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Something to Muench on: In it for life

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Kimberly Muench
Kimberly Muench

My husband Tom and I recently celebrated our 23rd wedding anniversary.  I think I understand why the previous generation makes a big deal about congratulating us on each year as it passes.

Our parents and [what’s left of] our grandparents are losing faith in the ability of two people to remain in a life-long committed relationship.  Sticking together in sickness and in health, for richer or for poorer, in good times and in bad.

And who can blame them?

Tom and I hear (almost weekly) about yet another couple we know who has decided to go their separate ways.  I find it interesting and disheartening at times so many people choose to forgo the emotional bond and communication practice needed to keep a marriage alive.

Setting aside abuse or addiction problems, which absolutely no one should remain subjected to (especially when kids are involved),  I can’t help but wonder why two people who found it important enough to verbally commit to share their lives can’t find a way to work through their differences.

Often you hear “we’ve just grown apart.”

I think what they really mean by this is they’ve just decided it got too hard to be vulnerable, building walls and turning in another direction is easier than working at what you once thought was so important you spent months building a ceremony and a party around.

The four constants in life, which generally also have a significant imprint on marriage, are birth, death, finances, and change.  In order for a marriage to remain resilient, both parties need to accept, support, encourage, and grow through the changes which inevitably show up in life.  Tom and I have lived through some big ones, like multiple kids premature births, a dozen moves (mainly brought on by ourselves), job transfers, my son’s addiction issues, my return to college, losing our home.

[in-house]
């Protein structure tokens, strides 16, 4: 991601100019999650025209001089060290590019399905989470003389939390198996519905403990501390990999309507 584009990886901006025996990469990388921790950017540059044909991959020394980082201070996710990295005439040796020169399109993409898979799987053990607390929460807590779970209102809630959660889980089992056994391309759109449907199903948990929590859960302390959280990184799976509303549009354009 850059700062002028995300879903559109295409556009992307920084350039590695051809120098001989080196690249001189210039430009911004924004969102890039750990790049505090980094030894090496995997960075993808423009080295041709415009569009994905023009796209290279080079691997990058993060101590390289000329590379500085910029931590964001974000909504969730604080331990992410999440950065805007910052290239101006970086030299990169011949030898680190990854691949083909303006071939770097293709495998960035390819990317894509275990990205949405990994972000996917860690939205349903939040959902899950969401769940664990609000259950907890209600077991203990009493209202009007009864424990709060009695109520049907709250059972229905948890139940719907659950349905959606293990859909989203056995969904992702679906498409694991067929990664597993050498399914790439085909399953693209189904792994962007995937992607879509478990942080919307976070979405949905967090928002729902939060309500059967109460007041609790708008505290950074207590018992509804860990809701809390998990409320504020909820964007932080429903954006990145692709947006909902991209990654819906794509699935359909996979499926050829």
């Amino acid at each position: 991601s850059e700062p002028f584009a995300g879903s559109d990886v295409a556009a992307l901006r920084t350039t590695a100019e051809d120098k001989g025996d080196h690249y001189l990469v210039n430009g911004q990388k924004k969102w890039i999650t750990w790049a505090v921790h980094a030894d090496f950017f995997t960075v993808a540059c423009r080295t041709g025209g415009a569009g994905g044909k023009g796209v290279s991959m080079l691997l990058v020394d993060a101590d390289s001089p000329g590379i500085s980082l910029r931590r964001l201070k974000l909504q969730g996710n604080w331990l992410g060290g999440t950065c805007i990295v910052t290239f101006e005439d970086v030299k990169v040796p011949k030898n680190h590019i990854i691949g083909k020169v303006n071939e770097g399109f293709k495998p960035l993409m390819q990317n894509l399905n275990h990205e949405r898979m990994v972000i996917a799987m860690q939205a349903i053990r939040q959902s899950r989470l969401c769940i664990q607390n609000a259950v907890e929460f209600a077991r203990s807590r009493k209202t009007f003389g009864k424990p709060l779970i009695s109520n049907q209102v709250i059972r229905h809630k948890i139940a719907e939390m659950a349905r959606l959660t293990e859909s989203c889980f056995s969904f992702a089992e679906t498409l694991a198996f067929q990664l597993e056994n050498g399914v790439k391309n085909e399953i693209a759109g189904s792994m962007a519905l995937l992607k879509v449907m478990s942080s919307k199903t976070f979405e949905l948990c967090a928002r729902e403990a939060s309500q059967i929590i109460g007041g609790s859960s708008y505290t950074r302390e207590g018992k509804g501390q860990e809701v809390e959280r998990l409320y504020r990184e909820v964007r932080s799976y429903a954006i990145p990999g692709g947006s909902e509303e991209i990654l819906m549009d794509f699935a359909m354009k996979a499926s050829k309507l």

Those are most of the “biggies” and could have precipitated a lot of problems in our marriage, instead we found ways to use them to help us grow stronger as individuals and closer as a couple.  Easy, no. Those big changes had a ripple effect, they disbursed a whole bunch of small changes into our lives as well.

Neither one of us really spent much time considering those things when we were at the altar in our early twenties.

Nobody is kidding when they say, marriage is hard work.  And even though I don’t believe there is any way to adequately prepare for the changes that will challenge your marriage, I believe the key to a resilient relationship is to continue to remain committed especially when you think it would be easier to just throw in the towel. Not only will the character of your marriage be stronger, but so will the two people who voiced those vows to begin with.

Which is exactly why we smile with admiration and respect for the elderly couple we see strolling down the street, walking hand-in-hand.

Kimberly Muench is a Flower Mound mother of five and author of “My Mothers Footprints: A story of Faith, Calm, Courage, Patience and Grace.” To see more of her work or to contact her, visit www.mymothersfootprints.com.

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About The Author

Kimberly Muench is a Flower Mound mother of five and author of “My Mothers Footprints: A story of Faith, Calm, Courage, Patience and Grace.” To see more of her work or to contact her, visit www.mymothersfootprints.com.

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